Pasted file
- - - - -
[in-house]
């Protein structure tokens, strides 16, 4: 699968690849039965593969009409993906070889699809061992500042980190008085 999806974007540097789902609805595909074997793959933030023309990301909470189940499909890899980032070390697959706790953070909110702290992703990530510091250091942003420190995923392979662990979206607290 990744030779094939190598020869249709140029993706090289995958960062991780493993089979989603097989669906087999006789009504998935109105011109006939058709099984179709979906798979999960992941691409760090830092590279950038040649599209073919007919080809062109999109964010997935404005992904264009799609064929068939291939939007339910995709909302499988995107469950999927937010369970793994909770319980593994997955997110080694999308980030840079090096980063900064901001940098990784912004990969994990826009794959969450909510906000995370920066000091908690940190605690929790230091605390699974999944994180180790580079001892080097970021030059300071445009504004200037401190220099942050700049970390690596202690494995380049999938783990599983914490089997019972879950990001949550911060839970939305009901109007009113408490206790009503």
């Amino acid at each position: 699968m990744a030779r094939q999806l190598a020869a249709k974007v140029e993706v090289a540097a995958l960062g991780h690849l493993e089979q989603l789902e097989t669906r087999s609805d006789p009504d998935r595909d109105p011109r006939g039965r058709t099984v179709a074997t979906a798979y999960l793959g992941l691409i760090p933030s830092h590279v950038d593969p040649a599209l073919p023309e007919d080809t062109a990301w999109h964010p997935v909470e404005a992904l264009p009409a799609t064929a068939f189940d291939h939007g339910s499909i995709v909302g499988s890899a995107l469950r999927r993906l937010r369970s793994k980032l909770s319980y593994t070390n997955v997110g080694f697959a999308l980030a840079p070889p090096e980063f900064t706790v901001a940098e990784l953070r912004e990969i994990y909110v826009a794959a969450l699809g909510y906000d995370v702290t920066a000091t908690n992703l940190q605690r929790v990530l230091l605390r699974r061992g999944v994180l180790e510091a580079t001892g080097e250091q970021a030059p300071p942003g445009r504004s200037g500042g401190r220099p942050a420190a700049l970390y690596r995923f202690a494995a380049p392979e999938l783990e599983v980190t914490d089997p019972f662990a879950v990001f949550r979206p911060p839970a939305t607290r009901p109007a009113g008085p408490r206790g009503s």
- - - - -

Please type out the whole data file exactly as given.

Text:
[in-house]
């Protein structure tokens, strides 16, 4: 699968690849039965593969009409993906070889699809061992500042980190008085 999806974007540097789902609805595909074997793959933030023309990301909470189940499909890899980032070390697959706790953070909110702290992703990530510091250091942003420190995923392979662990979206607290 990744030779094939190598020869249709140029993706090289995958960062991780493993089979989603097989669906087999006789009504998935109105011109006939058709099984179709979906798979999960992941691409760090830092590279950038040649599209073919007919080809062109999109964010997935404005992904264009799609064929068939291939939007339910995709909302499988995107469950999927937010369970793994909770319980593994997955997110080694999308980030840079090096980063900064901001940098990784912004990969994990826009794959969450909510906000995370920066000091908690940190605690929790230091605390699974999944994180180790580079001892080097970021030059300071445009504004200037401190220099942050700049970390690596202690494995380049999938783990599983914490089997019972879950990001949550911060839970939305009901109007009113408490206790009503």
């Amino acid at each position: 699968m990744a030779r094939q999806l190598a020869a249709k974007v140029e993706v090289a540097a995958l960062g991780h690849l493993e089979q989603l789902e097989t669906r087999s609805d006789p009504d998935r595909d109105p011109r006939g039965r058709t099984v179709a074997t979906a798979y999960l793959g992941l691409i760090p933030s830092h590279v950038d593969p040649a599209l073919p023309e007919d080809t062109a990301w999109h964010p997935v909470e404005a992904l264009p009409a799609t064929a068939f189940d291939h939007g339910s499909i995709v909302g499988s890899a995107l469950r999927r993906l937010r369970s793994k980032l909770s319980y593994t070390n997955v997110g080694f697959a999308l980030a840079p070889p090096e980063f900064t706790v901001a940098e990784l953070r912004e990969i994990y909110v826009a794959a969450l699809g909510y906000d995370v702290t920066a000091t908690n992703l940190q605690r929790v990530l230091l605390r699974r061992g999944v994180l180790e510091a580079t001892g080097e250091q970021a030059p300071p942003g445009r504004s200037g500042g401190r220099p942050a420190a700049l970390y690596r995923f202690a494995a380049p392979e999938l783990e599983v980190t914490d089997p019972f662990a879950v990001f949550r979206p911060p839970a939305t607290r009901p109007a009113g008085p408490r206790g009503s």